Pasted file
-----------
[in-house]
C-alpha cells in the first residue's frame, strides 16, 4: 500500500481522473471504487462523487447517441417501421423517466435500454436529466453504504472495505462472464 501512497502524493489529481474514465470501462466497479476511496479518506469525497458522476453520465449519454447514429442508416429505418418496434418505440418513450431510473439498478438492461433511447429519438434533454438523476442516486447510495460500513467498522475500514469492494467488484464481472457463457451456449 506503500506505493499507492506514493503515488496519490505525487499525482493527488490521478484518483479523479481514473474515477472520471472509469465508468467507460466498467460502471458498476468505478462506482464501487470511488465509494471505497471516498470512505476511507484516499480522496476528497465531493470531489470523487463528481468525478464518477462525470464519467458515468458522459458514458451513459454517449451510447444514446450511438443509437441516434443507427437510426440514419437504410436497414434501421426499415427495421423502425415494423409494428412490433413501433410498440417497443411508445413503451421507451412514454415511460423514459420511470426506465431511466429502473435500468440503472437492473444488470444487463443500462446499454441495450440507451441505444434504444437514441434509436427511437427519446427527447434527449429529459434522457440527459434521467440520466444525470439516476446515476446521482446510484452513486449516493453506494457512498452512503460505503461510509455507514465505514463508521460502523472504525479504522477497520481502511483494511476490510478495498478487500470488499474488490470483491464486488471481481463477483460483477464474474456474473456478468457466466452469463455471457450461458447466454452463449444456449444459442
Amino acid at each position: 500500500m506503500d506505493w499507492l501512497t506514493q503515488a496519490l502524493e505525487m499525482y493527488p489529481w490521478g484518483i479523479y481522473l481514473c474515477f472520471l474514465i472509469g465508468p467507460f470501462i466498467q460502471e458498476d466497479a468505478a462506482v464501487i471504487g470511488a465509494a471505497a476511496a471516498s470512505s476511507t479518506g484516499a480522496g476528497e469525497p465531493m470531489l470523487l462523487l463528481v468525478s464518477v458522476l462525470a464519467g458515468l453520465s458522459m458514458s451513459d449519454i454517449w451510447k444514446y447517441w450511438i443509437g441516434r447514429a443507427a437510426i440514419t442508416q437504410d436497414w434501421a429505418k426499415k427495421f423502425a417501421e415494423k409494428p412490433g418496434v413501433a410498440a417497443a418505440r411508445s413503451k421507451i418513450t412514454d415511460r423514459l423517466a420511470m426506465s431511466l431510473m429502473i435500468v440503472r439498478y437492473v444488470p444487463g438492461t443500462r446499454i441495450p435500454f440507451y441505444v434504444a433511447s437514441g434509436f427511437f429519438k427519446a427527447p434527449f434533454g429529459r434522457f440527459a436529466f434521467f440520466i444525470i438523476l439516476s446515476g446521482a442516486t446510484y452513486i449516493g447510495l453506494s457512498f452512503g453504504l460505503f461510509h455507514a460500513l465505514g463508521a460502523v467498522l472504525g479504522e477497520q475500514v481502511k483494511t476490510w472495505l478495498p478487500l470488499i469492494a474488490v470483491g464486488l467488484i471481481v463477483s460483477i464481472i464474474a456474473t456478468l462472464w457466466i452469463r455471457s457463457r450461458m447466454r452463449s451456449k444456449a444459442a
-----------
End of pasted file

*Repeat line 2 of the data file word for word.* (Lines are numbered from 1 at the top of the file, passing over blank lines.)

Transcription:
C-alpha cells in the first residue's frame, strides 16, 4: 500500500481522473471504487462523487447517441417501421423517466435500454436529466453504504472495505462472464 501512497502524493489529481474514465470501462466497479476511496479518506469525497458522476453520465449519454447514429442508416429505418418496434418505440418513450431510473439498478438492461433511447429519438434533454438523476442516486447510495460500513467498522475500514469492494467488484464481472457463457451456449 506503500506505493499507492506514493503515488496519490505525487499525482493527488490521478484518483479523479481514473474515477472520471472509469465508468467507460466498467460502471458498476468505478462506482464501487470511488465509494471505497471516498470512505476511507484516499480522496476528497465531493470531489470523487463528481468525478464518477462525470464519467458515468458522459458514458451513459454517449451510447444514446450511438443509437441516434443507427437510426440514419437504410436497414434501421426499415427495421423502425415494423409494428412490433413501433410498440417497443411508445413503451421507451412514454415511460423514459420511470426506465431511466429502473435500468440503472437492473444488470444487463443500462446499454441495450440507451441505444434504444437514441434509436427511437427519446427527447434527449429529459434522457440527459434521467440520466444525470439516476446515476446521482446510484452513486449516493453506494457512498452512503460505503461510509455507514465505514463508521460502523472504525479504522477497520481502511483494511476490510478495498478487500470488499474488490470483491464486488471481481463477483460483477464474474456474473456478468457466466452469463455471457450461458447466454452463449444456449444459442